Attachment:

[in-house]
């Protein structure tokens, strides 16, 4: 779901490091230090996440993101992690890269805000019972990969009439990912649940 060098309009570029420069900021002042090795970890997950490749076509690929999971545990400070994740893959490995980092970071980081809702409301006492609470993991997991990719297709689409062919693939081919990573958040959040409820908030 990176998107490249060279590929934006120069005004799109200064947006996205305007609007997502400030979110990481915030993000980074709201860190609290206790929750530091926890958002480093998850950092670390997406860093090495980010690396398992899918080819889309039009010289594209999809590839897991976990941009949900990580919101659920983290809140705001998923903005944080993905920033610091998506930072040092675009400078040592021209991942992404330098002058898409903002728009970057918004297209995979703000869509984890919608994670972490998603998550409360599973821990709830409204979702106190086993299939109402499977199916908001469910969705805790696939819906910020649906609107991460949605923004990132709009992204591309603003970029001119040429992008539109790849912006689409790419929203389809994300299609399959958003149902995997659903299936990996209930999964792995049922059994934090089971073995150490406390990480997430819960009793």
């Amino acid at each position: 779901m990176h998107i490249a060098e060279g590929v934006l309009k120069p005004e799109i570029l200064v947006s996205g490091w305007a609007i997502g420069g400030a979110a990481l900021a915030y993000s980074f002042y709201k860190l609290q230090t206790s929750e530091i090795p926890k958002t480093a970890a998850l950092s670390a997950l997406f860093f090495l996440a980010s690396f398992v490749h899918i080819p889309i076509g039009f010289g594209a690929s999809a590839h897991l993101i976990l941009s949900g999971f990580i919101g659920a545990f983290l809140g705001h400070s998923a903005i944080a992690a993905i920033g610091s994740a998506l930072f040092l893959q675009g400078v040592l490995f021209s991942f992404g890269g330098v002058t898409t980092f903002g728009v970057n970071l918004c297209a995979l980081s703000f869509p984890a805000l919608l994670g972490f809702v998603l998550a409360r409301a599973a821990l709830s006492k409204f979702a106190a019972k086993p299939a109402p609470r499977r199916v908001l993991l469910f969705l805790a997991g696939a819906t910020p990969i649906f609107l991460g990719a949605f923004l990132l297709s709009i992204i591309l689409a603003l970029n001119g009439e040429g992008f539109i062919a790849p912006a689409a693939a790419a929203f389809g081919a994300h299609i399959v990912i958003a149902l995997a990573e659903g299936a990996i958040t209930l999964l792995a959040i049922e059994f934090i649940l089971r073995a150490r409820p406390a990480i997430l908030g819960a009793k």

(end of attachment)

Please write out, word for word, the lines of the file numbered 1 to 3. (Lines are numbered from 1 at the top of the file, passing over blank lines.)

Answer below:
[in-house]
């Protein structure tokens, strides 16, 4: 779901490091230090996440993101992690890269805000019972990969009439990912649940 060098309009570029420069900021002042090795970890997950490749076509690929999971545990400070994740893959490995980092970071980081809702409301006492609470993991997991990719297709689409062919693939081919990573958040959040409820908030 990176998107490249060279590929934006120069005004799109200064947006996205305007609007997502400030979110990481915030993000980074709201860190609290206790929750530091926890958002480093998850950092670390997406860093090495980010690396398992899918080819889309039009010289594209999809590839897991976990941009949900990580919101659920983290809140705001998923903005944080993905920033610091998506930072040092675009400078040592021209991942992404330098002058898409903002728009970057918004297209995979703000869509984890919608994670972490998603998550409360599973821990709830409204979702106190086993299939109402499977199916908001469910969705805790696939819906910020649906609107991460949605923004990132709009992204591309603003970029001119040429992008539109790849912006689409790419929203389809994300299609399959958003149902995997659903299936990996209930999964792995049922059994934090089971073995150490406390990480997430819960009793």
């Amino acid at each position: 779901m990176h998107i490249a060098e060279g590929v934006l309009k120069p005004e799109i570029l200064v947006s996205g490091w305007a609007i997502g420069g400030a979110a990481l900021a915030y993000s980074f002042y709201k860190l609290q230090t206790s929750e530091i090795p926890k958002t480093a970890a998850l950092s670390a997950l997406f860093f090495l996440a980010s690396f398992v490749h899918i080819p889309i076509g039009f010289g594209a690929s999809a590839h897991l993101i976990l941009s949900g999971f990580i919101g659920a545990f983290l809140g705001h400070s998923a903005i944080a992690a993905i920033g610091s994740a998506l930072f040092l893959q675009g400078v040592l490995f021209s991942f992404g890269g330098v002058t898409t980092f903002g728009v970057n970071l918004c297209a995979l980081s703000f869509p984890a805000l919608l994670g972490f809702v998603l998550a409360r409301a599973a821990l709830s006492k409204f979702a106190a019972k086993p299939a109402p609470r499977r199916v908001l993991l469910f969705l805790a997991g696939a819906t910020p990969i649906f609107l991460g990719a949605f923004l990132l297709s709009i992204i591309l689409a603003l970029n001119g009439e040429g992008f539109i062919a790849p912006a689409a693939a790419a929203f389809g081919a994300h299609i399959v990912i958003a149902l995997a990573e659903g299936a990996i958040t209930l999964l792995a959040i049922e059994f934090i649940l089971r073995a150490r409820p406390a990480i997430l908030g819960a009793k």